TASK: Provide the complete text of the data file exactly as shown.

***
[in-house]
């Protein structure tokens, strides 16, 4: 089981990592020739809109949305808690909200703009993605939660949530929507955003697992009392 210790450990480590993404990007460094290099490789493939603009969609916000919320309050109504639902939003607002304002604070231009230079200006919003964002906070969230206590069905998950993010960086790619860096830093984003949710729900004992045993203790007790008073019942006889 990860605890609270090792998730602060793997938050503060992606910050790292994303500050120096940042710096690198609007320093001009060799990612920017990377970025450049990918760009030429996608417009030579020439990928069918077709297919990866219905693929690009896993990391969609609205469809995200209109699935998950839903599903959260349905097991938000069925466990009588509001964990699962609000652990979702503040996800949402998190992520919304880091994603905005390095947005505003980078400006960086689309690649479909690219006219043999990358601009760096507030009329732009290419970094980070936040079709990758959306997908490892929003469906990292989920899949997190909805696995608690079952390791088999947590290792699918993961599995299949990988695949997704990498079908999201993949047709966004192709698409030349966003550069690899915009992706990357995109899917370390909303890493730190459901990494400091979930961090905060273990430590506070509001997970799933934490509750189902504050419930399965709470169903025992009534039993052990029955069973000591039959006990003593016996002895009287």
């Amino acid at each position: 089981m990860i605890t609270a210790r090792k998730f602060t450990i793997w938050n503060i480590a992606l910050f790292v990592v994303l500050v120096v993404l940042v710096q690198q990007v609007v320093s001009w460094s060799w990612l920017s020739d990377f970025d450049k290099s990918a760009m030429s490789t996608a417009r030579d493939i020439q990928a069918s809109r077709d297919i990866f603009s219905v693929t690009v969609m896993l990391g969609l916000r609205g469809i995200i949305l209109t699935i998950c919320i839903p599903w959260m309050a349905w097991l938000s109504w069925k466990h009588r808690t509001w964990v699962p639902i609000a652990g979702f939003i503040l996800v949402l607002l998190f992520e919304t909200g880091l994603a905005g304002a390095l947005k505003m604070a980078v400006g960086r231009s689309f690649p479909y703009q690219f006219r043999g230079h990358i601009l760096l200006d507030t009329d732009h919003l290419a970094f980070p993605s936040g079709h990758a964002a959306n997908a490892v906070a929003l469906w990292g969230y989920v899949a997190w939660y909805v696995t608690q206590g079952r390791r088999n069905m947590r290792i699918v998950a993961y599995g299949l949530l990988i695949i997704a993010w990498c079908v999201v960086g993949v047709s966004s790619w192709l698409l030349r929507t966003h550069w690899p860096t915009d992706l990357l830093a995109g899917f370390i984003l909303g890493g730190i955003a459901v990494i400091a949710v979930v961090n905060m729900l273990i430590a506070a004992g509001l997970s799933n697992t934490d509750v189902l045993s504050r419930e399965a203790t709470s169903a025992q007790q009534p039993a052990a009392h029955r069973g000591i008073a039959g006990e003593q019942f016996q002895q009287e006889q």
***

[in-house]
């Protein structure tokens, strides 16, 4: 089981990592020739809109949305808690909200703009993605939660949530929507955003697992009392 210790450990480590993404990007460094290099490789493939603009969609916000919320309050109504639902939003607002304002604070231009230079200006919003964002906070969230206590069905998950993010960086790619860096830093984003949710729900004992045993203790007790008073019942006889 990860605890609270090792998730602060793997938050503060992606910050790292994303500050120096940042710096690198609007320093001009060799990612920017990377970025450049990918760009030429996608417009030579020439990928069918077709297919990866219905693929690009896993990391969609609205469809995200209109699935998950839903599903959260349905097991938000069925466990009588509001964990699962609000652990979702503040996800949402998190992520919304880091994603905005390095947005505003980078400006960086689309690649479909690219006219043999990358601009760096507030009329732009290419970094980070936040079709990758959306997908490892929003469906990292989920899949997190909805696995608690079952390791088999947590290792699918993961599995299949990988695949997704990498079908999201993949047709966004192709698409030349966003550069690899915009992706990357995109899917370390909303890493730190459901990494400091979930961090905060273990430590506070509001997970799933934490509750189902504050419930399965709470169903025992009534039993052990029955069973000591039959006990003593016996002895009287």
């Amino acid at each position: 089981m990860i605890t609270a210790r090792k998730f602060t450990i793997w938050n503060i480590a992606l910050f790292v990592v994303l500050v120096v993404l940042v710096q690198q990007v609007v320093s001009w460094s060799w990612l920017s020739d990377f970025d450049k290099s990918a760009m030429s490789t996608a417009r030579d493939i020439q990928a069918s809109r077709d297919i990866f603009s219905v693929t690009v969609m896993l990391g969609l916000r609205g469809i995200i949305l209109t699935i998950c919320i839903p599903w959260m309050a349905w097991l938000s109504w069925k466990h009588r808690t509001w964990v699962p639902i609000a652990g979702f939003i503040l996800v949402l607002l998190f992520e919304t909200g880091l994603a905005g304002a390095l947005k505003m604070a980078v400006g960086r231009s689309f690649p479909y703009q690219f006219r043999g230079h990358i601009l760096l200006d507030t009329d732009h919003l290419a970094f980070p993605s936040g079709h990758a964002a959306n997908a490892v906070a929003l469906w990292g969230y989920v899949a997190w939660y909805v696995t608690q206590g079952r390791r088999n069905m947590r290792i699918v998950a993961y599995g299949l949530l990988i695949i997704a993010w990498c079908v999201v960086g993949v047709s966004s790619w192709l698409l030349r929507t966003h550069w690899p860096t915009d992706l990357l830093a995109g899917f370390i984003l909303g890493g730190i955003a459901v990494i400091a949710v979930v961090n905060m729900l273990i430590a506070a004992g509001l997970s799933n697992t934490d509750v189902l045993s504050r419930e399965a203790t709470s169903a025992q007790q009534p039993a052990a009392h029955r069973g000591i008073a039959g006990e003593q019942f016996q002895q009287e006889q």